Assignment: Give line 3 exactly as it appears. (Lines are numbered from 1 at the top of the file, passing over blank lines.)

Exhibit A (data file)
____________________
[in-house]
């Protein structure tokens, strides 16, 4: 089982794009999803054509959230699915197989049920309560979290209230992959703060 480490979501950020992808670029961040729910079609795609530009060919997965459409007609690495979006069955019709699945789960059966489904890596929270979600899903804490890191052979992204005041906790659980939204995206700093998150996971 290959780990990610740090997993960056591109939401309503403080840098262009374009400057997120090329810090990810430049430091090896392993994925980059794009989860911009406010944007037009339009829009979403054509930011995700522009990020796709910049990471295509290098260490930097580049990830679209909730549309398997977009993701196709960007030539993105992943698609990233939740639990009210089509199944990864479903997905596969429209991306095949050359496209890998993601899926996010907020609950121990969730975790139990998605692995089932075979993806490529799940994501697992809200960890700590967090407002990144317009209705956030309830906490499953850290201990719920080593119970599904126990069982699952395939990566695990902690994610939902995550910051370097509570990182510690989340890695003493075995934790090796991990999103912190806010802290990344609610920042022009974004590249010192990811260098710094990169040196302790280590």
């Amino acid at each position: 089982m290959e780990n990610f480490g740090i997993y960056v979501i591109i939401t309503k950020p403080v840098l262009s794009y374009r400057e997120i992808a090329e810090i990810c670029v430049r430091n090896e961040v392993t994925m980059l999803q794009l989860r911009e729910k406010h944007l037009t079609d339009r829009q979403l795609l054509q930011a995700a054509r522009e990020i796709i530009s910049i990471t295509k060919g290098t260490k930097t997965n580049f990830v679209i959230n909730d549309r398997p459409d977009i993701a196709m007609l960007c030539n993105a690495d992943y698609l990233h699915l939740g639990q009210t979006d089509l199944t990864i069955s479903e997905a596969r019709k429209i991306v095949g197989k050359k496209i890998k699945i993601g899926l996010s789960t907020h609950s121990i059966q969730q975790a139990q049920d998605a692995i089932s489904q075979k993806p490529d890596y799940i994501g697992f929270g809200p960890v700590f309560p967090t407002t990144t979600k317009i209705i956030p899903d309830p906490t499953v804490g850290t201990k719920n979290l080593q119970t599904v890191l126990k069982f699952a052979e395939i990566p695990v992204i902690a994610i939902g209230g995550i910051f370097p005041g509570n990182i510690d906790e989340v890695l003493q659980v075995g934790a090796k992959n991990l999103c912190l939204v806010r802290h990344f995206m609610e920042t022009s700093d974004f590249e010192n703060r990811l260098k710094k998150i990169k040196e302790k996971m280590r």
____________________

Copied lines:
């Amino acid at each position: 089982m290959e780990n990610f480490g740090i997993y960056v979501i591109i939401t309503k950020p403080v840098l262009s794009y374009r400057e997120i992808a090329e810090i990810c670029v430049r430091n090896e961040v392993t994925m980059l999803q794009l989860r911009e729910k406010h944007l037009t079609d339009r829009q979403l795609l054509q930011a995700a054509r522009e990020i796709i530009s910049i990471t295509k060919g290098t260490k930097t997965n580049f990830v679209i959230n909730d549309r398997p459409d977009i993701a196709m007609l960007c030539n993105a690495d992943y698609l990233h699915l939740g639990q009210t979006d089509l199944t990864i069955s479903e997905a596969r019709k429209i991306v095949g197989k050359k496209i890998k699945i993601g899926l996010s789960t907020h609950s121990i059966q969730q975790a139990q049920d998605a692995i089932s489904q075979k993806p490529d890596y799940i994501g697992f929270g809200p960890v700590f309560p967090t407002t990144t979600k317009i209705i956030p899903d309830p906490t499953v804490g850290t201990k719920n979290l080593q119970t599904v890191l126990k069982f699952a052979e395939i990566p695990v992204i902690a994610i939902g209230g995550i910051f370097p005041g509570n990182i510690d906790e989340v890695l003493q659980v075995g934790a090796k992959n991990l999103c912190l939204v806010r802290h990344f995206m609610e920042t022009s700093d974004f590249e010192n703060r990811l260098k710094k998150i990169k040196e302790k996971m280590r």